[Python-Dev] BDFL ruling request: should we block forever waiting for high-quality random bits?

Larry Hastings larry at hastings.org
Thu Jun 9 18:33:03 EDT 2016

On 06/09/2016 10:22 AM, Donald Stufft wrote:
>> On Jun 9, 2016, at 1:14 PM, Steven D'Aprano <steve at pearwood.info> wrote:
>> Just to be clear, this is only an option on Linux, right? All the other
>> major platforms block, whatever we decide to do on Linux. Including
>> Windows?
> To my knowledge, all other major platforms block or otherwise ensure that /dev/urandom can never return anything but cryptographically secure random. [1]

I've done some research into this over the past couple of days.  To the 
best of my knowledge:

* Linux: /dev/urandom will never block.  If the entropy pool isn't 
initialized yet, it will return poor-quality random bits from what is 
effectively an unseeded PRNG.  (Yes: it uses a custom algorithm which 
isn't considered CPRNG-strength, it is merely a PRNG seeded with entropy.)

* OS X: AFAICT, /dev/urandom guarantees it will never block.  It uses an 
old CSPRNG, 160-bit Yarrow.  The documentation states that if the 
entropy pool is "drained", it won't block; instead it'll degrade 
("output quality will suffer over time without any explicit indication 
from the random device itself").  It isn't clear how initialization of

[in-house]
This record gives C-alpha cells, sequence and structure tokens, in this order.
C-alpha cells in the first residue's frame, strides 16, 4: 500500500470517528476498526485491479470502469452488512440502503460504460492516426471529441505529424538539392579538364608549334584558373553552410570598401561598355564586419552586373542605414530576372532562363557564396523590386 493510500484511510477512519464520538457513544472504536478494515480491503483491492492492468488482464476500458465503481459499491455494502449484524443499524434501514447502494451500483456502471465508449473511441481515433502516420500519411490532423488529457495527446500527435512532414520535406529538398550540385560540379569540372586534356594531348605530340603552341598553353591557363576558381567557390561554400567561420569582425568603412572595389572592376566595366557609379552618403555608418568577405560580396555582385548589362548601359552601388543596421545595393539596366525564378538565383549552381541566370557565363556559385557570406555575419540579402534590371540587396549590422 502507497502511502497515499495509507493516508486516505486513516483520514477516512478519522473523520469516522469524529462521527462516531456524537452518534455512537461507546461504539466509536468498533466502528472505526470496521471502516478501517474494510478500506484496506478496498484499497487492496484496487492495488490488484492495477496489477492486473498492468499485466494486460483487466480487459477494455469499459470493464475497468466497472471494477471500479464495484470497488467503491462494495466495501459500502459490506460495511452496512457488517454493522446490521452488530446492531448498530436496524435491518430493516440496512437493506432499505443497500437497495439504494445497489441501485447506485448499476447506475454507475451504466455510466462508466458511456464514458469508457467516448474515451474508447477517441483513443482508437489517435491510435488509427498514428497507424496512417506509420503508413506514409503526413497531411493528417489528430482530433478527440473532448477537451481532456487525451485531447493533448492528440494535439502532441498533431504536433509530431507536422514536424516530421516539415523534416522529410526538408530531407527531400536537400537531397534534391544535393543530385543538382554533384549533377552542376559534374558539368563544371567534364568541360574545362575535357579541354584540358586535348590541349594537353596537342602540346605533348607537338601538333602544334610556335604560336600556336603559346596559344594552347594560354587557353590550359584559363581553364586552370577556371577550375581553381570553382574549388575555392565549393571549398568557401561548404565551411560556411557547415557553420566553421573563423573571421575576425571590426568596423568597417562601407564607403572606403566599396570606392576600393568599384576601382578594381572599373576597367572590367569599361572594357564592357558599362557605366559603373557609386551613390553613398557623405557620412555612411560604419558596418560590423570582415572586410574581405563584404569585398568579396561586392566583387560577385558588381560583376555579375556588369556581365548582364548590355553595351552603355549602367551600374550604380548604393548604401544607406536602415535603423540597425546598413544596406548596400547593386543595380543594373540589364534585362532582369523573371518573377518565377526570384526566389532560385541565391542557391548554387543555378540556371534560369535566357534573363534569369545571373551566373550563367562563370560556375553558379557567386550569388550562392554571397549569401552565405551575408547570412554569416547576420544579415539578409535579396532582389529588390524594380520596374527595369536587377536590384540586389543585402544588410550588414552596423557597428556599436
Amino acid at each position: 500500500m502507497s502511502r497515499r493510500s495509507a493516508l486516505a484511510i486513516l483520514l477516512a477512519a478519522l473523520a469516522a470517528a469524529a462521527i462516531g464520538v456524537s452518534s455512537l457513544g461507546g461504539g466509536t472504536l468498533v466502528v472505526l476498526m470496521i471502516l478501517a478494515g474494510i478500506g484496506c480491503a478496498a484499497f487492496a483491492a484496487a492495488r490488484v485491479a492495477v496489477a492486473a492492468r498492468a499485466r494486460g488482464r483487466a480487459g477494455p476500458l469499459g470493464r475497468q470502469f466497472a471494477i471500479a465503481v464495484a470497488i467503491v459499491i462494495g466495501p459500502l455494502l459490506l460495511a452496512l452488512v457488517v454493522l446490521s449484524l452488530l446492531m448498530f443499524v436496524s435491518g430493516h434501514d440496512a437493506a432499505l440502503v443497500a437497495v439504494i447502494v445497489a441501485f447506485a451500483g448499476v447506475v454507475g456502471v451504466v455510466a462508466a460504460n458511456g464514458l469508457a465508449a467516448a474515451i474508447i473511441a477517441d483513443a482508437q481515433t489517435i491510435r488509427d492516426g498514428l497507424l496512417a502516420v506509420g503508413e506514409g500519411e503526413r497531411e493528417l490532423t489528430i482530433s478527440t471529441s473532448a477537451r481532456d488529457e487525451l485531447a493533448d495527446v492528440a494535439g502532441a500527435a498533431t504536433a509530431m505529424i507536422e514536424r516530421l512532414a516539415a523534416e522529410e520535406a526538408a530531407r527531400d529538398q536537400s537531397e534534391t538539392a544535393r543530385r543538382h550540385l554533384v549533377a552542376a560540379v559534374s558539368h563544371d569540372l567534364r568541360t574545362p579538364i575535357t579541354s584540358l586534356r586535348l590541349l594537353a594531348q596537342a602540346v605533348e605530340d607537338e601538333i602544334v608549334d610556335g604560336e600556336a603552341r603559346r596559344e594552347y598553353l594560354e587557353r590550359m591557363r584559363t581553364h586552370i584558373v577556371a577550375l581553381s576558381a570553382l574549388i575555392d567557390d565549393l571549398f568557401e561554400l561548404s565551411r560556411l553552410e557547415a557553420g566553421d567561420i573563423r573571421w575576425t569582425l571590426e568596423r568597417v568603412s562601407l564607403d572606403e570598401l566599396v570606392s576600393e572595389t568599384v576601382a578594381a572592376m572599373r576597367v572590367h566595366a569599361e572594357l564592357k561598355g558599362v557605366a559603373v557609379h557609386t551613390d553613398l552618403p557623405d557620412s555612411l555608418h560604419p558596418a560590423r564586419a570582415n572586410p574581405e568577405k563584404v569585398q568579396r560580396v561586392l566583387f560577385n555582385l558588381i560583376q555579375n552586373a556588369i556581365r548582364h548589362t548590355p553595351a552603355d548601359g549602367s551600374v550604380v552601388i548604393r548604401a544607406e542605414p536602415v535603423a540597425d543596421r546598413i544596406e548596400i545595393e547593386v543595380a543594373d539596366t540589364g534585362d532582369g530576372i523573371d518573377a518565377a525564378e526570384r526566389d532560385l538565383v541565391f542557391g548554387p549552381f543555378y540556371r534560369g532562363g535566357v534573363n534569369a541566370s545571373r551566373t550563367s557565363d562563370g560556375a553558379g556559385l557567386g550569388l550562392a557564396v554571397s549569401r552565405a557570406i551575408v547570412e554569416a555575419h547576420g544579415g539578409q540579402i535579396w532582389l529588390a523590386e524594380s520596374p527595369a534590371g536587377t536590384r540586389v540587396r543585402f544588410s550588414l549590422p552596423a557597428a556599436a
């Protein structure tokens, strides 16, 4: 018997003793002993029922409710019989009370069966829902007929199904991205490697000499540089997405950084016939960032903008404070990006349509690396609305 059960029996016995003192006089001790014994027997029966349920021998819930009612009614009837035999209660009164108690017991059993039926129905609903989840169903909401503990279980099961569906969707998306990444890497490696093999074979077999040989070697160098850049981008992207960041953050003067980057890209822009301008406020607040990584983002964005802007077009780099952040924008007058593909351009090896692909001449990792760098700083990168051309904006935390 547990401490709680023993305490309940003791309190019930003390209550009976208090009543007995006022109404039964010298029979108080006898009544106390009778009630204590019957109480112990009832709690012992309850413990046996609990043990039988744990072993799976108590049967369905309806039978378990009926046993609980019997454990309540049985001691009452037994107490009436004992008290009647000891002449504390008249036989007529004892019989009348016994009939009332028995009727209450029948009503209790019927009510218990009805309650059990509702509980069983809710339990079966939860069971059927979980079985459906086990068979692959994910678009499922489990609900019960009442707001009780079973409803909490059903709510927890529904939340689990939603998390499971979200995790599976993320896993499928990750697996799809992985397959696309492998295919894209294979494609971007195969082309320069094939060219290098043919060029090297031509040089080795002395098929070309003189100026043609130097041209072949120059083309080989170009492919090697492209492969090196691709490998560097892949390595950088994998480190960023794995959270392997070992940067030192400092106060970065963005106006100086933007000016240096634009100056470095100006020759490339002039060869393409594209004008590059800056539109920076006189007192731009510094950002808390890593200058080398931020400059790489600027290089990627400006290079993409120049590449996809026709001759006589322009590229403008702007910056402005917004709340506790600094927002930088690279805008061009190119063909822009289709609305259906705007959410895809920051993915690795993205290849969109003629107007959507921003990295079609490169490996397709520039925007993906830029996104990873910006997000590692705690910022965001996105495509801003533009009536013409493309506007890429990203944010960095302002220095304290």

the entropy pool during early startup might affect this.  

* FreeBSD: /dev/urandom may block.  It also using Yarrow (but maybe with 
more bits? and possibly switching soon to Yarrow's successor, 
Fortuna?).  Both devices guarantee high-quality random bits, and will 
block if they feel like they're running low on entropy.

* OpenBSD 5.1 is like FreeBSD, except the algorithm used is ARC4. In 
OpenBSD 5.5 they changed to using ChaCha20.

On all of those platforms *except* Linux, /dev/random and /dev/urandom 
are exactly the same.

Also, regarding Windows: Victor Stinner did some experiments with a VM, 
and even in early startup he was able to get random bits from 
os.urandom().  But it's hard to have a "fresh" Windows VM, so it's 
possible it had residual entropy from a previous boot, so this isn't 

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